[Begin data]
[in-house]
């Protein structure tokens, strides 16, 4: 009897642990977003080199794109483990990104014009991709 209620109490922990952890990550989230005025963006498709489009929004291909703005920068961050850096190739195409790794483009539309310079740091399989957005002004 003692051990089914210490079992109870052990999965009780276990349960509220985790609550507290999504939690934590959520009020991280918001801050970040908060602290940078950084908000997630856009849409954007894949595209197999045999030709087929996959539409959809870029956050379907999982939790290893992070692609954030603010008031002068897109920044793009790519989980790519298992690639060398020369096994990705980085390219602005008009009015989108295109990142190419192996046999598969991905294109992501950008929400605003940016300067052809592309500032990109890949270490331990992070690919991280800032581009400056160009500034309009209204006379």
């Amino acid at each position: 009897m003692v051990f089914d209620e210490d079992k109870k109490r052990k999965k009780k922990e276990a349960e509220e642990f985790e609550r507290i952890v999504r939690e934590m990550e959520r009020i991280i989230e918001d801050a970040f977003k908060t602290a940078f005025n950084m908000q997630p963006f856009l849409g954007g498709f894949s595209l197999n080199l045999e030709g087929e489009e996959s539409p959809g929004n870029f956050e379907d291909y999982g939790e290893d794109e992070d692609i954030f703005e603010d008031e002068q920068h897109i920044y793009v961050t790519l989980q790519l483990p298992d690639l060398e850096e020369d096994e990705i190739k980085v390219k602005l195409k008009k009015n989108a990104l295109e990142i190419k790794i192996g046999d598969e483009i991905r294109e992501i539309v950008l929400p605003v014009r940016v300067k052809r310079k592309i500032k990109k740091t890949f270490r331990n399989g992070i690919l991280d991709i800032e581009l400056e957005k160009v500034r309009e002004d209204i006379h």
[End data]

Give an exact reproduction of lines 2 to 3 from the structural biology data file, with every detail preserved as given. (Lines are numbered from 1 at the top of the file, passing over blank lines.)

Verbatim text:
């Protein structure tokens, strides 16, 4: 009897642990977003080199794109483990990104014009991709 209620109490922990952890990550989230005025963006498709489009929004291909703005920068961050850096190739195409790794483009539309310079740091399989957005002004 003692051990089914210490079992109870052990999965009780276990349960509220985790609550507290999504939690934590959520009020991280918001801050970040908060602290940078950084908000997630856009849409954007894949595209197999045999030709087929996959539409959809870029956050379907999982939790290893992070692609954030603010008031002068897109920044793009790519989980790519298992690639060398020369096994990705980085390219602005008009009015989108295109990142190419192996046999598969991905294109992501950008929400605003940016300067052809592309500032990109890949270490331990992070690919991280800032581009400056160009500034309009209204006379």
């Amino acid at each position: 009897m003692v051990f089914d209620e210490d079992k109870k109490r052990k999965k009780k922990e276990a349960e509220e642990f985790e609550r507290i952890v999504r939690e934590m990550e959520r009020i991280i989230e918001d801050a970040f977003k908060t602290a940078f005025n950084m908000q997630p963006f856009l849409g954007g498709f894949s595209l197999n080199l045999e030709g087929e489009e996959s539409p959809g929004n870029f956050e379907d291909y999982g939790e290893d794109e992070d692609i954030f703005e603010d008031e002068q920068h897109i920044y793009v961050t790519l989980q790519l483990p298992d690639l060398e850096e020369d096994e990705i190739k980085v390219k602005l195409k008009k009015n989108a990104l295109e990142i190419k790794i192996g046999d598969e483009i991905r294109e992501i539309v950008l929400p605003v014009r940016v300067k052809r310079k592309i500032k990109k740091t890949f270490r331990n399989g992070i690919l991280d991709i800032e581009l400056e957005k160009v500034r309009e002004d209204i006379h």